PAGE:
There are several types of malware (malware is a broader term for “virus”). Including rogues (fake security products that try to trick you into buying something, very annoying) trojans (generic malicious file that can download more viruses) patching viruses (render all .exe files useless) exploits (takes advantages of holes in the Windows OS for malicious purposes) adware (advertisement streaming for a profit) rootkits (viruses that hide themselves inside .sys files) keyloggers (keystroke logging software; this basically will log everything you type, stealing credit card information)

The general intention of most malware is to steal personal information. This is a very profitable business and everyone is vulnerable to them without the proper knowledge.

Malware removal is generally easy and almost never requires a reformat – with the proper knowledge. Prevention, however is a bit more complex and requires multiple lines of defense. If you need any more info or have specific questions, email me.

Michael asks…

How to remove a virus from Macbook pro?

My macbook sent a message that said I have a 71 viruses on my computer. I thought Macs didn’t get viruses so now I don’t know what to do to remove them. At first it was saying to install some software disk that I don’t have. Now I can’t even figure out how to run a test to see if the virus is still there. Does anyone have any suggestions about how to fix this problem? Thank you
Thank you all for your comments!! I now know how to fix the problem 🙂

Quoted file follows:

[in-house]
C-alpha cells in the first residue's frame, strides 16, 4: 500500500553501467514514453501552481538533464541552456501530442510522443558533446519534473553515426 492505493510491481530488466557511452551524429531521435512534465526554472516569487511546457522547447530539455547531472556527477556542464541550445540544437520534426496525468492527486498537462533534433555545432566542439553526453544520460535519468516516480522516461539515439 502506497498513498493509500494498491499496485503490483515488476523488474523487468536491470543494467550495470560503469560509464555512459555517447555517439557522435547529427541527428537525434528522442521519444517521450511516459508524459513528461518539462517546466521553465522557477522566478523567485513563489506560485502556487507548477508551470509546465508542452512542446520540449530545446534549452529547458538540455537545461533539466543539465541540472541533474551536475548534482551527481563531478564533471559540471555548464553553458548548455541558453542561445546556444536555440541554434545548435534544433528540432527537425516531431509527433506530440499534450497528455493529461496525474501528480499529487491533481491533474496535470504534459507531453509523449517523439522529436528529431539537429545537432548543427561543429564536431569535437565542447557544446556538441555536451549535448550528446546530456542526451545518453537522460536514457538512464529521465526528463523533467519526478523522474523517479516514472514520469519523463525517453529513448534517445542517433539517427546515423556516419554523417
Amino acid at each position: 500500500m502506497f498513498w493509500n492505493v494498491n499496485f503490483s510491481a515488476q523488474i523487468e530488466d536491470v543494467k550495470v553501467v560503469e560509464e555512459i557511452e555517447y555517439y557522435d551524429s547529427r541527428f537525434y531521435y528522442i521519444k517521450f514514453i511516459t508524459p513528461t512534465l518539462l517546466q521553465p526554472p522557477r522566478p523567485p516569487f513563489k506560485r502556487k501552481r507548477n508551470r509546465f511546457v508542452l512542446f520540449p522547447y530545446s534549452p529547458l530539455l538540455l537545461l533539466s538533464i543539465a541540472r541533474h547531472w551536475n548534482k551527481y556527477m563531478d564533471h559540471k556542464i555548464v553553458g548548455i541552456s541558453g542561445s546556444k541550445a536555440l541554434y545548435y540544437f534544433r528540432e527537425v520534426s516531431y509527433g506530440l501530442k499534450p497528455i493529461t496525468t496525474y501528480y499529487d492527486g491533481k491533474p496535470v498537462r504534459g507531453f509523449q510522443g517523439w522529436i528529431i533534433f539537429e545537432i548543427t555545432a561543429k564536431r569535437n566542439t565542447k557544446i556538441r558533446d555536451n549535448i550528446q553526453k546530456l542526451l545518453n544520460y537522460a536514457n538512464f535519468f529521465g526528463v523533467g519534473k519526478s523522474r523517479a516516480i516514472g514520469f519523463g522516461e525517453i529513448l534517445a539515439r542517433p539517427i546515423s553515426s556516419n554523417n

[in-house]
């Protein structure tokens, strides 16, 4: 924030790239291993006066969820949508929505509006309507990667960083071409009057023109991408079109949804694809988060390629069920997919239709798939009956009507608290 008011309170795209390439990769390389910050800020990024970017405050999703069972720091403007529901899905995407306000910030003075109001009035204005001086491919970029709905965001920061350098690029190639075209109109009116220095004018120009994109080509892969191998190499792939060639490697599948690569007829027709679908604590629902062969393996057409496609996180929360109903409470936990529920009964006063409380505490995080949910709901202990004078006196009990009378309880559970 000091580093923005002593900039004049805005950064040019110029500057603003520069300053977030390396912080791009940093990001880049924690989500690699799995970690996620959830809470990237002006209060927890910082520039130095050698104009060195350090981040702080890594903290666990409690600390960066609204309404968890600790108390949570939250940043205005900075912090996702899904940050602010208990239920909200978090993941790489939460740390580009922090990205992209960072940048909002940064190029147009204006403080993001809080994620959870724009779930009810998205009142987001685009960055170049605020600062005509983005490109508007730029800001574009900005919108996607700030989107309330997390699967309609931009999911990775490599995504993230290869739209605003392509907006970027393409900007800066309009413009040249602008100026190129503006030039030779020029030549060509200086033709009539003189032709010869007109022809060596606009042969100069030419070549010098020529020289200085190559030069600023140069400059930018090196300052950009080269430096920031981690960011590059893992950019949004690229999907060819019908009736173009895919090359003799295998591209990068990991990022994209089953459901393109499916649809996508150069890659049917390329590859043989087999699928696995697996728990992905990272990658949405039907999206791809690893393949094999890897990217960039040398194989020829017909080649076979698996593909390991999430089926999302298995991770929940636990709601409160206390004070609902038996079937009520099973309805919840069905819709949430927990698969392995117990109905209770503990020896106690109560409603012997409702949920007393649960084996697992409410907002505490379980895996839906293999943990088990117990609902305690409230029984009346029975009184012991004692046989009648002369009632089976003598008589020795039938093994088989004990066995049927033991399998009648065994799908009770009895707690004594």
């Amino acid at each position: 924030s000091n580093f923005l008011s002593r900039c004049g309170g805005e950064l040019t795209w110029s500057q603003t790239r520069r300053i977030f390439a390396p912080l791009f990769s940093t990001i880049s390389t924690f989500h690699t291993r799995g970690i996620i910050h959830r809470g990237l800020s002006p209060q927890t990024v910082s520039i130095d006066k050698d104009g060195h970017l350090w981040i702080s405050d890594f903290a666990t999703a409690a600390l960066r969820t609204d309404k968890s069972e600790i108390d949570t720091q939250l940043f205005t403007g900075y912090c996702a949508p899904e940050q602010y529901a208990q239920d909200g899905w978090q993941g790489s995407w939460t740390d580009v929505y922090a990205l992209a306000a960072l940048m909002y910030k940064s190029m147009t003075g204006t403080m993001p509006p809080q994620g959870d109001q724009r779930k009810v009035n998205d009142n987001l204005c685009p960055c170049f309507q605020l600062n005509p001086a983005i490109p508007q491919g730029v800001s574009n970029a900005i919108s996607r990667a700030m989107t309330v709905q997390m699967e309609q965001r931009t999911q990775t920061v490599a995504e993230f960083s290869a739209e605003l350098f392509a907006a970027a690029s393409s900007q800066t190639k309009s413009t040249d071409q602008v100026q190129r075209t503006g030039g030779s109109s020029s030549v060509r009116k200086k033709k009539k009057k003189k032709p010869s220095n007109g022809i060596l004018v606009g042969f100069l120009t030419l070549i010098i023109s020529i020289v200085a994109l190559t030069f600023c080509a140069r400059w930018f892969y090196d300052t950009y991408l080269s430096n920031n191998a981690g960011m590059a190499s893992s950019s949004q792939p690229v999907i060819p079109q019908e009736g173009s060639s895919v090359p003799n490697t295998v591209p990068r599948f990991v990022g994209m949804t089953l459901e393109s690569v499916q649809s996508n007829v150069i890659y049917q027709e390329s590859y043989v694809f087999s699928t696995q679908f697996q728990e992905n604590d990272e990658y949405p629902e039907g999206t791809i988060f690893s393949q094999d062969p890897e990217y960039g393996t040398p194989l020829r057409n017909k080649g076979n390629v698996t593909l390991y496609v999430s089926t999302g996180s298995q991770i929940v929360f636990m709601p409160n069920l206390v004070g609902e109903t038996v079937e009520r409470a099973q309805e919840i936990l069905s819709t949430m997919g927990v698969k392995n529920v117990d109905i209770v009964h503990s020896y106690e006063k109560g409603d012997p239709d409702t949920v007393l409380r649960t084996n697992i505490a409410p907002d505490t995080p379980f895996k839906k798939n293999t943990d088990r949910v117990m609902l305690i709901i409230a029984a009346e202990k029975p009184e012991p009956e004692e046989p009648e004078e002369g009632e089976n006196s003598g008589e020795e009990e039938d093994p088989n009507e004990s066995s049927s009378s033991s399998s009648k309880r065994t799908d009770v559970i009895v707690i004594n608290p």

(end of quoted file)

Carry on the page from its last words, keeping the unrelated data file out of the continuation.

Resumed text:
softwareguru answers:

Shssh! Other Mac owners will hear you. They won’t accept the truth that Macs can get infected by malware. There are three rogue programs that are currently infecting Macs:
1. MacGuard —
2. Mac Protector —
3. Mac Defender —

Those links contain the removal instructions and the link to the Mac Rogue Remover Tool.

George asks…

how to remove the fbi warning virus on mac?

Is there any tool to remove it?

softwareguru answers:

Preparation Guide For Use Before Using Malware Removal Tools and Requesting Help

Sandra asks…

Which internet security is more effective and good for my windows 7?

I brought a new desktop pc. Now i am confussed to choose a best antivirus solution for my windows 7 32-bit..!
Which brand is best for internet security and antivirus solution..?

softwareguru answers:

Because of the wide range of answers you’re sure to get, I’d recommend doing some research and trying out a few different products (ONE AT A TIME) before settling on a final decision.

The most respected Antivirus Testing Companies are AV-Comparatives, AV-Test and Virus Bulletin. Check out a couple of the top-rated programs and buy/use the one that best fits your needs.

Personally, I’ve used ESET NOD32 Antivirus since early 2006 and have loved it. It’s worked great with every Windows and Mac computer I’ve had and I’d highly recommend it. It’s very light on my system, has saved me many times over the last 6 years and they even offer free Technical Support to their customers, including (should you ever need it) malware removal assistance. I have enjoyed it so much that when I found out they had an office in San Diego, I got a job there.